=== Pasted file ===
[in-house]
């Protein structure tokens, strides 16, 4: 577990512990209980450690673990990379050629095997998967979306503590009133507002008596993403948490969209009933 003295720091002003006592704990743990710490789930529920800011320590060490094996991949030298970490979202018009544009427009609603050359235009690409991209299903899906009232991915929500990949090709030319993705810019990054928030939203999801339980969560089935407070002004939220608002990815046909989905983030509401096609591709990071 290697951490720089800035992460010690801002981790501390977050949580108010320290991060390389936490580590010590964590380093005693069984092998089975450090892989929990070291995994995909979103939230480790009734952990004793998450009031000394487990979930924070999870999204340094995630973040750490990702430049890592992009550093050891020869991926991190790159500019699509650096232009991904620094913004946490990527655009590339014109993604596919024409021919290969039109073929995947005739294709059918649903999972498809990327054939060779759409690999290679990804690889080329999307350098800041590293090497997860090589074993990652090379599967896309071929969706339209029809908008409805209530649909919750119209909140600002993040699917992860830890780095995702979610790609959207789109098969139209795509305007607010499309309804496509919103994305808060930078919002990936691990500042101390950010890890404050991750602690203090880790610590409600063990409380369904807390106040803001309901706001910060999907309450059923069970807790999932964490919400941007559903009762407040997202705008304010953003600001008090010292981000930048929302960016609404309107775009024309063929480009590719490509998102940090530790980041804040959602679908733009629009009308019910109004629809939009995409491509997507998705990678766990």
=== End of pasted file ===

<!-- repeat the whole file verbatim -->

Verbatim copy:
[in-house]
């Protein structure tokens, strides 16, 4: 577990512990209980450690673990990379050629095997998967979306503590009133507002008596993403948490969209009933 003295720091002003006592704990743990710490789930529920800011320590060490094996991949030298970490979202018009544009427009609603050359235009690409991209299903899906009232991915929500990949090709030319993705810019990054928030939203999801339980969560089935407070002004939220608002990815046909989905983030509401096609591709990071 290697951490720089800035992460010690801002981790501390977050949580108010320290991060390389936490580590010590964590380093005693069984092998089975450090892989929990070291995994995909979103939230480790009734952990004793998450009031000394487990979930924070999870999204340094995630973040750490990702430049890592992009550093050891020869991926991190790159500019699509650096232009991904620094913004946490990527655009590339014109993604596919024409021919290969039109073929995947005739294709059918649903999972498809990327054939060779759409690999290679990804690889080329999307350098800041590293090497997860090589074993990652090379599967896309071929969706339209029809908008409805209530649909919750119209909140600002993040699917992860830890780095995702979610790609959207789109098969139209795509305007607010499309309804496509919103994305808060930078919002990936691990500042101390950010890890404050991750602690203090880790610590409600063990409380369904807390106040803001309901706001910060999907309450059923069970807790999932964490919400941007559903009762407040997202705008304010953003600001008090010292981000930048929302960016609404309107775009024309063929480009590719490509998102940090530790980041804040959602679908733009629009009308019910109004629809939009995409491509997507998705990678766990």